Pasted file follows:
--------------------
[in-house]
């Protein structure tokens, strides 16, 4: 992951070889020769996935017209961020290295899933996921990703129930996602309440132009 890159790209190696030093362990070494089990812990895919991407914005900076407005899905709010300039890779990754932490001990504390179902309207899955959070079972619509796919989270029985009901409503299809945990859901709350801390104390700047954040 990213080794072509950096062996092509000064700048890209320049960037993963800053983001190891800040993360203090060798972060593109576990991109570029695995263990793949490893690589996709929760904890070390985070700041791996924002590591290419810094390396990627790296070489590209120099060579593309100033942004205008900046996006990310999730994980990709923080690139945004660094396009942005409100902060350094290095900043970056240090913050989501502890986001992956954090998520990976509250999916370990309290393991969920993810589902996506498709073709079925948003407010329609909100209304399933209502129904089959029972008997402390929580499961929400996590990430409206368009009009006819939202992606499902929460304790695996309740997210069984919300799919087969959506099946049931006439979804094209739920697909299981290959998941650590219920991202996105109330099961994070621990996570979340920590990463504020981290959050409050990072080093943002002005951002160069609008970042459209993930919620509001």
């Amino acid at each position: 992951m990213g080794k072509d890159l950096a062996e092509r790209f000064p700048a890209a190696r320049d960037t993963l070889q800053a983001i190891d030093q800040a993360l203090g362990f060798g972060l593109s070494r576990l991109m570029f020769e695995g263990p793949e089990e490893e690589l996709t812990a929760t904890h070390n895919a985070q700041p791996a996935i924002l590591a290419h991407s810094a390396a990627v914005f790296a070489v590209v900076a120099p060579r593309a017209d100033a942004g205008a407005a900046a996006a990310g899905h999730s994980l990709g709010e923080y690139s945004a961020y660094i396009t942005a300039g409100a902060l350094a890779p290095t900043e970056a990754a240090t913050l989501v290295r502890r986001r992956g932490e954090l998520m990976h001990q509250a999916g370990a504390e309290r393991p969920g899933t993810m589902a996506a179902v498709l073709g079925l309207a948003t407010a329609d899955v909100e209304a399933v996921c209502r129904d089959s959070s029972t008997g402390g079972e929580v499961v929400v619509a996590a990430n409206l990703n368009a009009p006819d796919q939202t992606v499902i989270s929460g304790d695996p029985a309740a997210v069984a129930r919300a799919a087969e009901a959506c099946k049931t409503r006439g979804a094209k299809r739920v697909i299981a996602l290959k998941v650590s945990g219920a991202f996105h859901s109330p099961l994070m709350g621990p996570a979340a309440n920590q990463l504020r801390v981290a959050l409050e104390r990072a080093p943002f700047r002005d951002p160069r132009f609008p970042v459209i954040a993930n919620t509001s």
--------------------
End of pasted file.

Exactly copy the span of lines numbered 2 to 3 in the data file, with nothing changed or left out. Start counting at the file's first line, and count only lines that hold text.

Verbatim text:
């Protein structure tokens, strides 16, 4: 992951070889020769996935017209961020290295899933996921990703129930996602309440132009 890159790209190696030093362990070494089990812990895919991407914005900076407005899905709010300039890779990754932490001990504390179902309207899955959070079972619509796919989270029985009901409503299809945990859901709350801390104390700047954040 990213080794072509950096062996092509000064700048890209320049960037993963800053983001190891800040993360203090060798972060593109576990991109570029695995263990793949490893690589996709929760904890070390985070700041791996924002590591290419810094390396990627790296070489590209120099060579593309100033942004205008900046996006990310999730994980990709923080690139945004660094396009942005409100902060350094290095900043970056240090913050989501502890986001992956954090998520990976509250999916370990309290393991969920993810589902996506498709073709079925948003407010329609909100209304399933209502129904089959029972008997402390929580499961929400996590990430409206368009009009006819939202992606499902929460304790695996309740997210069984919300799919087969959506099946049931006439979804094209739920697909299981290959998941650590219920991202996105109330099961994070621990996570979340920590990463504020981290959050409050990072080093943002002005951002160069609008970042459209993930919620509001």
């Amino acid at each position: 992951m990213g080794k072509d890159l950096a062996e092509r790209f000064p700048a890209a190696r320049d960037t993963l070889q800053a983001i190891d030093q800040a993360l203090g362990f060798g972060l593109s070494r576990l991109m570029f020769e695995g263990p793949e089990e490893e690589l996709t812990a929760t904890h070390n895919a985070q700041p791996a996935i924002l590591a290419h991407s810094a390396a990627v914005f790296a070489v590209v900076a120099p060579r593309a017209d100033a942004g205008a407005a900046a996006a990310g899905h999730s994980l990709g709010e923080y690139s945004a961020y660094i396009t942005a300039g409100a902060l350094a890779p290095t900043e970056a990754a240090t913050l989501v290295r502890r986001r992956g932490e954090l998520m990976h001990q509250a999916g370990a504390e309290r393991p969920g899933t993810m589902a996506a179902v498709l073709g079925l309207a948003t407010a329609d899955v909100e209304a399933v996921c209502r129904d089959s959070s029972t008997g402390g079972e929580v499961v929400v619509a996590a990430n409206l990703n368009a009009p006819d796919q939202t992606v499902i989270s929460g304790d695996p029985a309740a997210v069984a129930r919300a799919a087969e009901a959506c099946k049931t409503r006439g979804a094209k299809r739920v697909i299981a996602l290959k998941v650590s945990g219920a991202f996105h859901s109330p099961l994070m709350g621990p996570a979340a309440n920590q990463l504020r801390v981290a959050l409050e104390r990072a080093p943002f700047r002005d951002p160069r132009f609008p970042v459209i954040a993930n919620t509001s």